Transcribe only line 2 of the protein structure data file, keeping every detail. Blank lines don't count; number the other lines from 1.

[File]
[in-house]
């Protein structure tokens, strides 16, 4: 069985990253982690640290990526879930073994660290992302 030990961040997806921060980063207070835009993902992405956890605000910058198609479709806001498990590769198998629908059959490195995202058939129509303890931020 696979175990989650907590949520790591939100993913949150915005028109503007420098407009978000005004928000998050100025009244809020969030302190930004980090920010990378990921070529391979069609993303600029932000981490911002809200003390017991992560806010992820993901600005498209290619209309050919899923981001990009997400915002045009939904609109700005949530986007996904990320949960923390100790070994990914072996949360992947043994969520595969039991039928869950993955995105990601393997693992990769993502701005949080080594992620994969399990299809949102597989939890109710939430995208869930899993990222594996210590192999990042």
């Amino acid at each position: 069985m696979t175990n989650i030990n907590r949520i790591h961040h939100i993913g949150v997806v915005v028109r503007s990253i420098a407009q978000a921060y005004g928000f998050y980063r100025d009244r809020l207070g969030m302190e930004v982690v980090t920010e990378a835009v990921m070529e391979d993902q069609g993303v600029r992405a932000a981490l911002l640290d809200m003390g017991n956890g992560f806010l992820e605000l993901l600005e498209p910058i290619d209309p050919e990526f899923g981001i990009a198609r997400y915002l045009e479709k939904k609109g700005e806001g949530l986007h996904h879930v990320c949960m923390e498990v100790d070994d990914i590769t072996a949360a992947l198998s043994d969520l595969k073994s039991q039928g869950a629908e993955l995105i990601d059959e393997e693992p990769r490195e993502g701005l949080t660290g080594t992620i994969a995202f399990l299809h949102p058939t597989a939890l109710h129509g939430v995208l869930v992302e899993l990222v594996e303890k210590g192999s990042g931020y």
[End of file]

């Protein structure tokens, strides 16, 4: 069985990253982690640290990526879930073994660290992302 030990961040997806921060980063207070835009993902992405956890605000910058198609479709806001498990590769198998629908059959490195995202058939129509303890931020 696979175990989650907590949520790591939100993913949150915005028109503007420098407009978000005004928000998050100025009244809020969030302190930004980090920010990378990921070529391979069609993303600029932000981490911002809200003390017991992560806010992820993901600005498209290619209309050919899923981001990009997400915002045009939904609109700005949530986007996904990320949960923390100790070994990914072996949360992947043994969520595969039991039928869950993955995105990601393997693992990769993502701005949080080594992620994969399990299809949102597989939890109710939430995208869930899993990222594996210590192999990042």